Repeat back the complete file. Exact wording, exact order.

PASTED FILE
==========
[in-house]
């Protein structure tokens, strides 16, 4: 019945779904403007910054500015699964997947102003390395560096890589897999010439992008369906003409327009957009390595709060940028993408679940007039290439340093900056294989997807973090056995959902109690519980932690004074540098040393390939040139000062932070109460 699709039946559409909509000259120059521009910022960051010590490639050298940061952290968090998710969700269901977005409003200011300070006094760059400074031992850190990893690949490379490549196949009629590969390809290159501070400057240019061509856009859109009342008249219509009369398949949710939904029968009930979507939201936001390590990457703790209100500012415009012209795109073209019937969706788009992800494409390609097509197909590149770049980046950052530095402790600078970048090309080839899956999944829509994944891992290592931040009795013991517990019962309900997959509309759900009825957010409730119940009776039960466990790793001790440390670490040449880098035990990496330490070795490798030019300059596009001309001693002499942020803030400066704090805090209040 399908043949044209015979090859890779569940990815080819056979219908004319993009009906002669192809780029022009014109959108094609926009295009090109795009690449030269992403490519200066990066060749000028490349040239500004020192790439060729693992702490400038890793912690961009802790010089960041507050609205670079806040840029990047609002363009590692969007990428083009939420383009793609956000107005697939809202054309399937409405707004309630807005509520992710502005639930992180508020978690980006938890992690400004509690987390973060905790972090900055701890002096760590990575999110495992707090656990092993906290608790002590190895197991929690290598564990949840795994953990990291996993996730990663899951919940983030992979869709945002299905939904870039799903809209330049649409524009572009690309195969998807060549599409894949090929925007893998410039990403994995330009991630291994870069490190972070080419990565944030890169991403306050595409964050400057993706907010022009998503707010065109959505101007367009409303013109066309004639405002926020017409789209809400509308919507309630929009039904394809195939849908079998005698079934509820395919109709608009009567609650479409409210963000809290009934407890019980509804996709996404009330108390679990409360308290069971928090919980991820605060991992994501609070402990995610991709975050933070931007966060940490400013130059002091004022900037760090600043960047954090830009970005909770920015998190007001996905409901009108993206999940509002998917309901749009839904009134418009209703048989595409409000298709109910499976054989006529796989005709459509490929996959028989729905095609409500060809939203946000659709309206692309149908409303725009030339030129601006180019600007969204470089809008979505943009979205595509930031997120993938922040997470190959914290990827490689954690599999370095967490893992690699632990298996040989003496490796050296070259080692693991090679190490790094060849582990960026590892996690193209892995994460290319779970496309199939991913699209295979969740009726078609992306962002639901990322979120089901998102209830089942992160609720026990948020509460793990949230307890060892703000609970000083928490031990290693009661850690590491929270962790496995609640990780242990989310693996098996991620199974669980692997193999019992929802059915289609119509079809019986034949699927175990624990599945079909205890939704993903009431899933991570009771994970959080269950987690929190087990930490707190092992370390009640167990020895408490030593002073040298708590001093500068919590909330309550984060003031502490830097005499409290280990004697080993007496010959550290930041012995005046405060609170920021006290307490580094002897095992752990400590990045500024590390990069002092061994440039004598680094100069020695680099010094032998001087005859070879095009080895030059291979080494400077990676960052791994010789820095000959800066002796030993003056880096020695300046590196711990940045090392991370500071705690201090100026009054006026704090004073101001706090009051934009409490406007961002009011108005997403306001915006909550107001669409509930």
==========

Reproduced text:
[in-house]
């Protein structure tokens, strides 16, 4: 019945779904403007910054500015699964997947102003390395560096890589897999010439992008369906003409327009957009390595709060940028993408679940007039290439340093900056294989997807973090056995959902109690519980932690004074540098040393390939040139000062932070109460 699709039946559409909509000259120059521009910022960051010590490639050298940061952290968090998710969700269901977005409003200011300070006094760059400074031992850190990893690949490379490549196949009629590969390809290159501070400057240019061509856009859109009342008249219509009369398949949710939904029968009930979507939201936001390590990457703790209100500012415009012209795109073209019937969706788009992800494409390609097509197909590149770049980046950052530095402790600078970048090309080839899956999944829509994944891992290592931040009795013991517990019962309900997959509309759900009825957010409730119940009776039960466990790793001790440390670490040449880098035990990496330490070795490798030019300059596009001309001693002499942020803030400066704090805090209040 399908043949044209015979090859890779569940990815080819056979219908004319993009009906002669192809780029022009014109959108094609926009295009090109795009690449030269992403490519200066990066060749000028490349040239500004020192790439060729693992702490400038890793912690961009802790010089960041507050609205670079806040840029990047609002363009590692969007990428083009939420383009793609956000107005697939809202054309399937409405707004309630807005509520992710502005639930992180508020978690980006938890992690400004509690987390973060905790972090900055701890002096760590990575999110495992707090656990092993906290608790002590190895197991929690290598564990949840795994953990990291996993996730990663899951919940983030992979869709945002299905939904870039799903809209330049649409524009572009690309195969998807060549599409894949090929925007893998410039990403994995330009991630291994870069490190972070080419990565944030890169991403306050595409964050400057993706907010022009998503707010065109959505101007367009409303013109066309004639405002926020017409789209809400509308919507309630929009039904394809195939849908079998005698079934509820395919109709608009009567609650479409409210963000809290009934407890019980509804996709996404009330108390679990409360308290069971928090919980991820605060991992994501609070402990995610991709975050933070931007966060940490400013130059002091004022900037760090600043960047954090830009970005909770920015998190007001996905409901009108993206999940509002998917309901749009839904009134418009209703048989595409409000298709109910499976054989006529796989005709459509490929996959028989729905095609409500060809939203946000659709309206692309149908409303725009030339030129601006180019600007969204470089809008979505943009979205595509930031997120993938922040997470190959914290990827490689954690599999370095967490893992690699632990298996040989003496490796050296070259080692693991090679190490790094060849582990960026590892996690193209892995994460290319779970496309199939991913699209295979969740009726078609992306962002639901990322979120089901998102209830089942992160609720026990948020509460793990949230307890060892703000609970000083928490031990290693009661850690590491929270962790496995609640990780242990989310693996098996991620199974669980692997193999019992929802059915289609119509079809019986034949699927175990624990599945079909205890939704993903009431899933991570009771994970959080269950987690929190087990930490707190092992370390009640167990020895408490030593002073040298708590001093500068919590909330309550984060003031502490830097005499409290280990004697080993007496010959550290930041012995005046405060609170920021006290307490580094002897095992752990400590990045500024590390990069002092061994440039004598680094100069020695680099010094032998001087005859070879095009080895030059291979080494400077990676960052791994010789820095000959800066002796030993003056880096020695300046590196711990940045090392991370500071705690201090100026009054006026704090004073101001706090009051934009409490406007961002009011108005997403306001915006909550107001669409509930």